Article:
The IRS is one of those government agencies that seem a little mysterious. And, well, even a little scary. Everyone wants their refund. But nobody wants to mess with the IRS. Which is exactly why scammers are able to get your attention – and many times, your money.
There are several versions floating around, but here’s one of the most common. Your phone rings. The caller says they’re from the IRS. You owe money from unpaid back taxes – and if you don’t pay? Well, you’ll be arrested.
The truth is, the callers sound official. They’ll usually give you a name (although probably not a real one), and even a badge number. They may tell you to wire money right away. They often say if you don’t pay within a certain period of time, they have an arrangement with local law enforcement that’ll show up at your door. They may have your name and social security number so it must be real, right? No.
What if you aren’t home – or just don’t answer? Then they leave an ominous message along the same lines. But all you hear is your name, and the words “IRS,” “court date scheduled,” and “it’s imperative that you call this number right away.” Your caller ID may even say ”IRS.” But that doesn’t make it real. And it’s not.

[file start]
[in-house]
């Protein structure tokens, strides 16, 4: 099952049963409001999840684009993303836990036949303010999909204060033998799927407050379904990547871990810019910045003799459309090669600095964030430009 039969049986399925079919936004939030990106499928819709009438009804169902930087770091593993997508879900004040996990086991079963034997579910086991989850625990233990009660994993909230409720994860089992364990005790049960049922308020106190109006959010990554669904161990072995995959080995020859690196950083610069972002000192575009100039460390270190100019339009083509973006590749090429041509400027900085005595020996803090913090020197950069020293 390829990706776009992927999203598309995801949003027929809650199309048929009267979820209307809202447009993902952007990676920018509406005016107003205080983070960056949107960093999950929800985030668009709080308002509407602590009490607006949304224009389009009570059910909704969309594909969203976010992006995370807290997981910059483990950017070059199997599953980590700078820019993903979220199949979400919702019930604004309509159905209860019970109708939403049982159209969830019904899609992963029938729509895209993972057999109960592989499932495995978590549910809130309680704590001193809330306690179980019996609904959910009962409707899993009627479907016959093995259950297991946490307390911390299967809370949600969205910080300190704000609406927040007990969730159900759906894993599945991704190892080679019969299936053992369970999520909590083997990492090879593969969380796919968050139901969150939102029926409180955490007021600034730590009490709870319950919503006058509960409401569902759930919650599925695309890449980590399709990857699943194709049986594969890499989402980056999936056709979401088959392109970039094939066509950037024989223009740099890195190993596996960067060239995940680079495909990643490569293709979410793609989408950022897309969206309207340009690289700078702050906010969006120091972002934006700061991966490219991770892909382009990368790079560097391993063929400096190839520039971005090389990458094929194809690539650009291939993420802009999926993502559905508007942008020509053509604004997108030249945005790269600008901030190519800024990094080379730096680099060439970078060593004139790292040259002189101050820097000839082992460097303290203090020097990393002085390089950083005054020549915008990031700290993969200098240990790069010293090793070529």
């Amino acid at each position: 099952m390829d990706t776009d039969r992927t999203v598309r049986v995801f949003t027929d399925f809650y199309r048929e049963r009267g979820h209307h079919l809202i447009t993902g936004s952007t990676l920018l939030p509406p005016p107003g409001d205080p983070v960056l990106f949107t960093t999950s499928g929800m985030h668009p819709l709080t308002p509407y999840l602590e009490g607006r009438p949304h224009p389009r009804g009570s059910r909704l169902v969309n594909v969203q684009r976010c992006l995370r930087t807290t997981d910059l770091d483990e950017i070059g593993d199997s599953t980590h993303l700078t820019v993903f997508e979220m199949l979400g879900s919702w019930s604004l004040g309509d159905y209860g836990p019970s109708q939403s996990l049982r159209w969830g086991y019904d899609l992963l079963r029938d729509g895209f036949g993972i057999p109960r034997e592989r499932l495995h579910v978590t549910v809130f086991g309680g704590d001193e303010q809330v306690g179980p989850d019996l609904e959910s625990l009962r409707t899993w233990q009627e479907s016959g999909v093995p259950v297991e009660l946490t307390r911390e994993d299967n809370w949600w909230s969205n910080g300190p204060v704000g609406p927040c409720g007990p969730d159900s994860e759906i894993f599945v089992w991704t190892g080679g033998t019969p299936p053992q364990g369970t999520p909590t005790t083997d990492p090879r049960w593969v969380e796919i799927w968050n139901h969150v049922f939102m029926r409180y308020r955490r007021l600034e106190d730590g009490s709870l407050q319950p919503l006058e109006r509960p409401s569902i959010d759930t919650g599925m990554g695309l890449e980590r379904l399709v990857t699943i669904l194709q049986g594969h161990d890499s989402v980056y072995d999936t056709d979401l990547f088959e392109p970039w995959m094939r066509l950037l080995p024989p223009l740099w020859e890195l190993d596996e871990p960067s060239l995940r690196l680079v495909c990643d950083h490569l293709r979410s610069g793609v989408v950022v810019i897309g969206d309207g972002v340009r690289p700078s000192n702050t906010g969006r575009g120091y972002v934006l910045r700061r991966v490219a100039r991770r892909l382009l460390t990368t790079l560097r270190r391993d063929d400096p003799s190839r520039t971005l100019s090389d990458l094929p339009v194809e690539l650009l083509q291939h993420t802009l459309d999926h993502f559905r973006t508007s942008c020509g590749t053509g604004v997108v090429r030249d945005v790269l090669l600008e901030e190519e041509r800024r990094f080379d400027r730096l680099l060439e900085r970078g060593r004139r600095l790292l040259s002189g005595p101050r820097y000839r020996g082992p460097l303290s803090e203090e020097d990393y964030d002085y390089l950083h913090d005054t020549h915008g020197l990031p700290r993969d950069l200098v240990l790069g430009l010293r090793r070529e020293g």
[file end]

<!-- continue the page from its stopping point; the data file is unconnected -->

Just as fishy is the official-looking IRS “phishing” email scam. Here’s how it works. You get an email – this time, announcing good news. It may say, “Click here for information regarding your refund.” Well, who doesn’t like a refund? You may be tempted to click, but no matter how authentic the email looks, don’t do it. Don’t click! If you do, a couple of things could occur. One is that you’ll download a virus that’s able to hack into your computer files. But even if that doesn’t happen, the “fake IRS” may ask for personal information that you should never give out unless you initiated the call or email. These include your social security number, bank account information, and credit card numbers.
Here’s what the real IRS wants you to know:
- The IRS does not call people to collect back taxes. So unless you called them first, any call from someone claiming to be the IRS is probably a scam.
- The IRS will not threaten arrest or imprisonment.
- They won’t take away your driver’s license, deport you, or foreclose on your house.
- They will never expect you to wire them money.
- If you get such a call, hang up.
- If you receive a phone message like this, do not return the call.
- The IRS doesn’t contact people by email.
- If the IRS does need to contact you, they’ll do it by official (snail) mail.
- The IRS doesn’t threaten taxpayers for payments.
So as you get ready to file last year’s taxes, don’t let these scammers fool you. And if you do happen to owe back taxes, it’s okay. The IRS says they’re happy to set up a payment plan that works for both parties.